This report was produced by an Independent Expert Group (IEG) empowered by the Global Nutrition Report Stakeholder Group. The writing was a collective effort by the IEG members, supplemented by additional analysts and writers. They are all listed here: Lawrence Haddad (cochair), International Food Policy Research Institute, Washington, DC; Corinna Hawkes (cochair), independent, UK; Emorn Udomkesmalee (cochair), Mahidol University, Bangkok, Thailand; Endang Achadi, University of Indonesia, Jakarta; Arti Ahuja, Women and Child
Development, Odisha, India; Mohamed Ag Bendech, Food and Agriculture Organization of the United Nations, Rome; Komal Bhatia, Institute of Development Studies, Brighton, UK; Zulfiqar Bhutta, University of Toronto, Canada; Monika Blossner, World Health Organization, Geneva; Elaine Borghi, World Health Organization, Geneva; Kamilla Eriksen, MRC Human Nutrition Research, Cambridge, UK; Jessica Fanzo, Johns Hopkins University, Baltimore; Patrizia Fracassi, Scaling Up Nutrition Secretariat, Geneva; Laurence M. Grummer-Strawn, World Health Organization, Geneva; Elizabeth Kimani, African Population and Health Research Centre, Nairobi, Kenya; Julia Krasevec, UNICEF, New York, NY; Natasha Ledlie, International Food Policy Research Institute, Washington, DC; Yves Martin-Prével, Institut de recherche pour le développement, Marseille, France; Purnima Menon, International Food Policy Research Institute, New Delhi; Eunice Nago Koukoubou, University of Abomey-Calavi, Benin; Holly Newby, UNICEF, New York, NY; Rachel Nugent, University of Washington, Disease Control Priorities Network, Seattle, USA; Stineke Oenema, Interchurch organization for development cooperation (ICCO) Alliance, Utrecht, Netherlands; Leonor Pacheco Santos, University of Brasilia, Brazil; Judith Randel, Development Initiatives, Bristol, UK; Jennifer Requejo, Partnership for Maternal, Newborn & Child Health, World Health Organization, Geneva; Tara Shyam, Institute of Development Studies, Brighton, UK; Boyd Swinburn, University of Auckland, New Zealand. We acknowledge the contributions from IEG member Rafael Flores-Ayala, Centers for Disease Control and Prevention, Atlanta.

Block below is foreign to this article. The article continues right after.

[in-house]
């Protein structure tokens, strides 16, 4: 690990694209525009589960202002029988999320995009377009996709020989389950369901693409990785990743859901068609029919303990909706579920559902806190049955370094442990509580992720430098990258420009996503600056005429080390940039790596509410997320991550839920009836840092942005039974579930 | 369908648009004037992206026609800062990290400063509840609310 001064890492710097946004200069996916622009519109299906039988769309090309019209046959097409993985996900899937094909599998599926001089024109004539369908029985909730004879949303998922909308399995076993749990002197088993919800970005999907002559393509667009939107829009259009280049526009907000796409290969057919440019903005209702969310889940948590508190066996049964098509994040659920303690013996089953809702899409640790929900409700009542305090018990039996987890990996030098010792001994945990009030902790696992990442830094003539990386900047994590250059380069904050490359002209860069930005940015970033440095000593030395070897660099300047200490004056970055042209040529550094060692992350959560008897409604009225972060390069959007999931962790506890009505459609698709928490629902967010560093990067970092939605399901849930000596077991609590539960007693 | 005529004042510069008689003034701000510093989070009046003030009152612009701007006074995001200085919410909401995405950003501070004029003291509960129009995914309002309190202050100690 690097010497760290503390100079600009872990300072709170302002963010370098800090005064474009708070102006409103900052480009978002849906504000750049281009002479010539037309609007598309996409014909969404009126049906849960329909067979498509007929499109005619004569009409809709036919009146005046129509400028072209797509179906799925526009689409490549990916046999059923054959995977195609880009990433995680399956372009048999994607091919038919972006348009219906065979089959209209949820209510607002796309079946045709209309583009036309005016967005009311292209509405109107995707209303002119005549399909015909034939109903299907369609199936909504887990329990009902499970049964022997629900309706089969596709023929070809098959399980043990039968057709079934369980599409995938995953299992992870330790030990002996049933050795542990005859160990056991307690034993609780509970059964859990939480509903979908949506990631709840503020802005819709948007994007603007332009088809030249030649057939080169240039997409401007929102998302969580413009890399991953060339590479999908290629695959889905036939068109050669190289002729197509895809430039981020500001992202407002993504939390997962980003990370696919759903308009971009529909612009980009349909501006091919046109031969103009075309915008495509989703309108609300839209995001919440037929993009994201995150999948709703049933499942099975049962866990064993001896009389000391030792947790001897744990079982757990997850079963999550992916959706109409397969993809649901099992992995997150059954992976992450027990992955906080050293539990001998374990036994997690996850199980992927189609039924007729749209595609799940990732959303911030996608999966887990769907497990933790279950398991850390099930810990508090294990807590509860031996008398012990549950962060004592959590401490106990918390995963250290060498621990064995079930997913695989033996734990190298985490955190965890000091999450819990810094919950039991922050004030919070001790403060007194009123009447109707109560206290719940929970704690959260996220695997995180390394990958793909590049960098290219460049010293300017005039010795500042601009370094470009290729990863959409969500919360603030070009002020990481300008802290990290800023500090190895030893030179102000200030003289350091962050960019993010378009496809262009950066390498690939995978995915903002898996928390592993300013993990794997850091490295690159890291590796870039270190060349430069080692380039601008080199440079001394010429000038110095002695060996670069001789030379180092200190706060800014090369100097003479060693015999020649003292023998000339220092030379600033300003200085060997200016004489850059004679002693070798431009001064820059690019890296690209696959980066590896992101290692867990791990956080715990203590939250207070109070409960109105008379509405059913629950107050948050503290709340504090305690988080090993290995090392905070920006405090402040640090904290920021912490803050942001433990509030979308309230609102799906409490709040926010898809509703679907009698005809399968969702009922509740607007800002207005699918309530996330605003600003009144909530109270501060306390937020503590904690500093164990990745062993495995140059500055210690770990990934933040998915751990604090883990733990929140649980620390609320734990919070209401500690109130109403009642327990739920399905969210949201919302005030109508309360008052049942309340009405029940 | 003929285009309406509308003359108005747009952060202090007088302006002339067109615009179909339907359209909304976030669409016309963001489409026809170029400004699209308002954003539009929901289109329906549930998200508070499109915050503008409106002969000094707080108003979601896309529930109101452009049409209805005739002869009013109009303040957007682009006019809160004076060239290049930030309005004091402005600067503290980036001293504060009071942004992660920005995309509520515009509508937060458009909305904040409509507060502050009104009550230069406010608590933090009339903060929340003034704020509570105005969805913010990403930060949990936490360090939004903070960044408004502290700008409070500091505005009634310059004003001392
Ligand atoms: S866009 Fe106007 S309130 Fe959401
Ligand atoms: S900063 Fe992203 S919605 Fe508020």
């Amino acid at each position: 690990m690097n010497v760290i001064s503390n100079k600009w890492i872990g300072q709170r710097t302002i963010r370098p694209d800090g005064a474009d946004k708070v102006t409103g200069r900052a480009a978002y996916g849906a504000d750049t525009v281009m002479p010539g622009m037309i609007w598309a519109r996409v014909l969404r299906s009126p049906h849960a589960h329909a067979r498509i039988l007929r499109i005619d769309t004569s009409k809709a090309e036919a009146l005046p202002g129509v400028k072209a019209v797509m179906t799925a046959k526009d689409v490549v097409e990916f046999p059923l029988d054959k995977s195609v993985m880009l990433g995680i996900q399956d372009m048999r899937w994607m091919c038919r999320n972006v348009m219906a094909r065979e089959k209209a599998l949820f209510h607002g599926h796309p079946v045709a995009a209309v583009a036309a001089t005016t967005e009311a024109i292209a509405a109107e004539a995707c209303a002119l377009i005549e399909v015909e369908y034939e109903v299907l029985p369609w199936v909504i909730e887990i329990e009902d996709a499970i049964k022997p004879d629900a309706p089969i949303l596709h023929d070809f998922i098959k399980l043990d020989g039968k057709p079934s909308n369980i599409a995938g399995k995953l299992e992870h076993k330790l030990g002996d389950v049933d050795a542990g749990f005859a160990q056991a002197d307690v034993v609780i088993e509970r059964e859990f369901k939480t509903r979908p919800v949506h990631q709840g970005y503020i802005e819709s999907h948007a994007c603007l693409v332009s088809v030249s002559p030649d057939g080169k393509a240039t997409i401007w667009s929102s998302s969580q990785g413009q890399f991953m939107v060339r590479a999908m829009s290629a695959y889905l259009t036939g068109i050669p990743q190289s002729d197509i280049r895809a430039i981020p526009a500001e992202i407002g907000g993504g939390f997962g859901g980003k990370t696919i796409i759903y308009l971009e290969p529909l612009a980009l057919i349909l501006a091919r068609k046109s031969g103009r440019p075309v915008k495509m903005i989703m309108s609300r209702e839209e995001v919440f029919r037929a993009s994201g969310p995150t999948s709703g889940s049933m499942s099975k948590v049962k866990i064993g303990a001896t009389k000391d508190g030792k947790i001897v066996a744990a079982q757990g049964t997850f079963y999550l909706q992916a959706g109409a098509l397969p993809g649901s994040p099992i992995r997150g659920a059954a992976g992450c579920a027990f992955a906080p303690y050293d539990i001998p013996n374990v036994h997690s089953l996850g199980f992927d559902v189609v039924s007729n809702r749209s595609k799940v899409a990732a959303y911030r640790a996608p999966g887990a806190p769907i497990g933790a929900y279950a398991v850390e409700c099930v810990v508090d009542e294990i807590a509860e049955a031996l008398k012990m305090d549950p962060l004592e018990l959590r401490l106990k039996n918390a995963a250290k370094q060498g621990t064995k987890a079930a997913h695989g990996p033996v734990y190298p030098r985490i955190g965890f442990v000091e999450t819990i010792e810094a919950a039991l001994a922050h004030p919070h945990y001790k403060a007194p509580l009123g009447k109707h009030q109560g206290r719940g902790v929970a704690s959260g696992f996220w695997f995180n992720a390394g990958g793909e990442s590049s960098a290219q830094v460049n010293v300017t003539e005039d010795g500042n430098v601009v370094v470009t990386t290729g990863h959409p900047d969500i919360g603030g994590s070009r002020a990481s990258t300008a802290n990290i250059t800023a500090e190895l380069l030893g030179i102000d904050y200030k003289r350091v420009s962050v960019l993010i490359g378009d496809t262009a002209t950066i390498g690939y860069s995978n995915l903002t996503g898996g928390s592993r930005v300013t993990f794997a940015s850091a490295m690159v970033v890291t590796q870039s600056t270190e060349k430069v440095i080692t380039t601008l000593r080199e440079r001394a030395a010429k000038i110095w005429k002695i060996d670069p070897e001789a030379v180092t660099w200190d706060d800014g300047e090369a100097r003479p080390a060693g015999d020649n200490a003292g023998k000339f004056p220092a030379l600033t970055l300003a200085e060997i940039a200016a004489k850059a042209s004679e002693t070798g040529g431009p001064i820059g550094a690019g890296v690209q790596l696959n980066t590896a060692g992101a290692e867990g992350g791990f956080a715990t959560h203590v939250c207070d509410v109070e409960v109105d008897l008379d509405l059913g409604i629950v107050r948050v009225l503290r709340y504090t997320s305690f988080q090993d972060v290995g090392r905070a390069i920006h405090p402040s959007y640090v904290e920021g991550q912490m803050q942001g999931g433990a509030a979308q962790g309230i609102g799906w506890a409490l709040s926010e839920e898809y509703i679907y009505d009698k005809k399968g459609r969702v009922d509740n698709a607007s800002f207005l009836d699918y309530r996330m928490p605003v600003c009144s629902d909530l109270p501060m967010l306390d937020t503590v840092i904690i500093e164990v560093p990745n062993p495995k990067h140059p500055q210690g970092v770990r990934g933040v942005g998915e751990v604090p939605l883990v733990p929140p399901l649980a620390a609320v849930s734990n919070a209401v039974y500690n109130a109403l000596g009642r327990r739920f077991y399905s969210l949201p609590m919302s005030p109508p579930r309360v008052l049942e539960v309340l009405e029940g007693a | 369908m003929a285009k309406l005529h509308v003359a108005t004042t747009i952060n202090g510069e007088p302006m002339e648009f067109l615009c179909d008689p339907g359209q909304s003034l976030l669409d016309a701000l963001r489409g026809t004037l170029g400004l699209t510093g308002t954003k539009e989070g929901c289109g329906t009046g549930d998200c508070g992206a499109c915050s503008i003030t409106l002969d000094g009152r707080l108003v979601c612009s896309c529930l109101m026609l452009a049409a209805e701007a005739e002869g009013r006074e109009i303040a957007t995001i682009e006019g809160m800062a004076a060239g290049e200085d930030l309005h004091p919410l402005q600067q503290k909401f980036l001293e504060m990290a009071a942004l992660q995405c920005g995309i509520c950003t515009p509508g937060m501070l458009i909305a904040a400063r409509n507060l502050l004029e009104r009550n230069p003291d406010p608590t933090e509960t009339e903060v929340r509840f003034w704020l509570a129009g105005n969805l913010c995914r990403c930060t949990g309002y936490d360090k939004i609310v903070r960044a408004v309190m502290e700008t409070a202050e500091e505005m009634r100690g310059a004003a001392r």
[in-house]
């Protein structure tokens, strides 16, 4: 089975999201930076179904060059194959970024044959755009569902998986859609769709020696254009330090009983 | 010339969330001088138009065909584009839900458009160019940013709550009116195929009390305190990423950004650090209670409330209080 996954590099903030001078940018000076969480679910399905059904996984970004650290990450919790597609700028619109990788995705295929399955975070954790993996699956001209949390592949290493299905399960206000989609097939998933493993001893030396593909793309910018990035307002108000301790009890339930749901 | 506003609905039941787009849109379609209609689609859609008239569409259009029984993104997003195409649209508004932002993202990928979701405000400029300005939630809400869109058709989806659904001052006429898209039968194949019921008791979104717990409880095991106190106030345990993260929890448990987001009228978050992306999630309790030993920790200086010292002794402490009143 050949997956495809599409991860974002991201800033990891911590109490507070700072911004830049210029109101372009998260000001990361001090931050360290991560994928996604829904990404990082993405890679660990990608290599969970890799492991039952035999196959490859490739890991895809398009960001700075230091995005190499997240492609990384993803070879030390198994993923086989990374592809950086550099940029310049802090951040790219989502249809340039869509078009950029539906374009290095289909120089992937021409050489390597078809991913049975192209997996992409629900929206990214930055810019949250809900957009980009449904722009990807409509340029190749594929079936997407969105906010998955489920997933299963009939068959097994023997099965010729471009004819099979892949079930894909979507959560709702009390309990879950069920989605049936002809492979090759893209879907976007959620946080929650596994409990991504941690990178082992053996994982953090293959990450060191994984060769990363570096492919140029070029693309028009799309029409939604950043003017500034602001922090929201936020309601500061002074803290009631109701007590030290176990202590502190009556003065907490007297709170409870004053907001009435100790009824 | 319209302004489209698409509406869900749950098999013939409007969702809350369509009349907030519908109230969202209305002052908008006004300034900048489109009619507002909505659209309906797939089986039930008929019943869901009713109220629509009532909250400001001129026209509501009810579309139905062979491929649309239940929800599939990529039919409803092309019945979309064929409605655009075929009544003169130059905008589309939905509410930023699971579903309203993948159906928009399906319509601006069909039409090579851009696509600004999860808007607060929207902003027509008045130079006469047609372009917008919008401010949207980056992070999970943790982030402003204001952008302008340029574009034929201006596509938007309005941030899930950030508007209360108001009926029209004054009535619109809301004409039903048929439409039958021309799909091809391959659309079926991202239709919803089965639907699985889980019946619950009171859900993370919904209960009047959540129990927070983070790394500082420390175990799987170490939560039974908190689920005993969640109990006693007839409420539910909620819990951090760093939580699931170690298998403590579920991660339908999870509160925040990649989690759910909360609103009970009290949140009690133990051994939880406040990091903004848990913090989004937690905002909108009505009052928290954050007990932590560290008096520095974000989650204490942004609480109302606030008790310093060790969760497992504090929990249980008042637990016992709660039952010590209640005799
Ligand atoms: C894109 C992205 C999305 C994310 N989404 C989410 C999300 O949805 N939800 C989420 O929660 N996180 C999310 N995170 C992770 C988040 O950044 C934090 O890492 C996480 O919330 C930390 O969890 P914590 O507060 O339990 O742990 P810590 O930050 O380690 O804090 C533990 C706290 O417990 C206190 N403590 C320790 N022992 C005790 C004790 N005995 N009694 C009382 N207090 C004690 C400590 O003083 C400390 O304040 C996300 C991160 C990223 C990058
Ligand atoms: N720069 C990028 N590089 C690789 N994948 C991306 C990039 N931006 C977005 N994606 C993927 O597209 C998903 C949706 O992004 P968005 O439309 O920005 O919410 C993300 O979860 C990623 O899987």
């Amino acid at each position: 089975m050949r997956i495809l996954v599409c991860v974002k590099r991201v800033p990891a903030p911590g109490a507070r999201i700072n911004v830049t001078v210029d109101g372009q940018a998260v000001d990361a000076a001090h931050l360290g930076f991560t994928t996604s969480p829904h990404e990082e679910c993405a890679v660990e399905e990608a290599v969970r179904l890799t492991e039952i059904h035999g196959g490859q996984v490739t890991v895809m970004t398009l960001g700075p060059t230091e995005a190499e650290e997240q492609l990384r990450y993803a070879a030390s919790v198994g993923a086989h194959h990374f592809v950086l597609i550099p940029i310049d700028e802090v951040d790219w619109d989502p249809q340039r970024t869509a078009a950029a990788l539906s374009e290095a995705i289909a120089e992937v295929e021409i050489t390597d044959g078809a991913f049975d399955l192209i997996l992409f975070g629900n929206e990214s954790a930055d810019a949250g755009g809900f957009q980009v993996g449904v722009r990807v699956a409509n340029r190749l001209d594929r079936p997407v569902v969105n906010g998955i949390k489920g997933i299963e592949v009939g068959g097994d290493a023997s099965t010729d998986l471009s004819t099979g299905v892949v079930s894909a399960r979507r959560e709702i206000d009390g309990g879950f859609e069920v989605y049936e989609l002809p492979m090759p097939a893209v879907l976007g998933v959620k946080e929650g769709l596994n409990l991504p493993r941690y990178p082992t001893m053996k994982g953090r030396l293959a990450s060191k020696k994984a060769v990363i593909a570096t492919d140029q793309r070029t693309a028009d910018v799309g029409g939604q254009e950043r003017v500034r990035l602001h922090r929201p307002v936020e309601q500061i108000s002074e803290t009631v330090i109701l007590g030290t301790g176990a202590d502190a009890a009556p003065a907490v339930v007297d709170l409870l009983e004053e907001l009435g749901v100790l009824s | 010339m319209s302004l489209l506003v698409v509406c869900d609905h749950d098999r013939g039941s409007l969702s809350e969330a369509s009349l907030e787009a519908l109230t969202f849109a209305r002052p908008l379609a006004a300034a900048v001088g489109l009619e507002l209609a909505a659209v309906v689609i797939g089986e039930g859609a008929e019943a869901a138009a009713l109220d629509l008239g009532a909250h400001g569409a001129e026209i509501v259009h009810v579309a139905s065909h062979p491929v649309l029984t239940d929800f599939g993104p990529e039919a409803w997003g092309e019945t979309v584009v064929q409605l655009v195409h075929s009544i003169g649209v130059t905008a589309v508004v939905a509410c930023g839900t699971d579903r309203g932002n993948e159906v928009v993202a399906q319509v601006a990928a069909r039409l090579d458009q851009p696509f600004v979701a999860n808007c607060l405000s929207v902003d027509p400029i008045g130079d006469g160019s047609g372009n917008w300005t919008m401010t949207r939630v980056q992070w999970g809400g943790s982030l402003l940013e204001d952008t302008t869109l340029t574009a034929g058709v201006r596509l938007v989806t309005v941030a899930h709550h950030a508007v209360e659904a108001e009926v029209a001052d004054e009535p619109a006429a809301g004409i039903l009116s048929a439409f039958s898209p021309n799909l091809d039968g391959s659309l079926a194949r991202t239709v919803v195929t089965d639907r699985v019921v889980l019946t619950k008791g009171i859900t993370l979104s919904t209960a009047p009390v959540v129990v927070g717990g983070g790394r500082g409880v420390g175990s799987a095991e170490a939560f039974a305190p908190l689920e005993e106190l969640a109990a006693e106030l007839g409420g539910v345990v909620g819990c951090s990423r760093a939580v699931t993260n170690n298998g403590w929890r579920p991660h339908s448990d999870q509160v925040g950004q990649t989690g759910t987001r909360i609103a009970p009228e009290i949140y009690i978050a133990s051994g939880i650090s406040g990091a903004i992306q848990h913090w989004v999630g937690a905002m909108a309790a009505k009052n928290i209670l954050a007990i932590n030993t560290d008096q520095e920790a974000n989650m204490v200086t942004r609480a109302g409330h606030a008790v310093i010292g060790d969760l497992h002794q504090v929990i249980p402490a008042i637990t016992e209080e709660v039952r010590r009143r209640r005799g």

Although existing research highlights interventions likely to benefit the poor and improve agricultural performance, there is limited knowledge about how to create incentives for individual actors, civil society, and public administrations to actively pursue such policies. This knowledge gap is being addressed by the Strengthening Institutions and Governance (SIG) research area of the International Food Policy Research Institute (IFPRI). At the heart of this research are efforts to identify what types of institutional, incentive, and accountability structures are most conducive to improving the incomes, food security, and nutrition of the poor in low-income countries.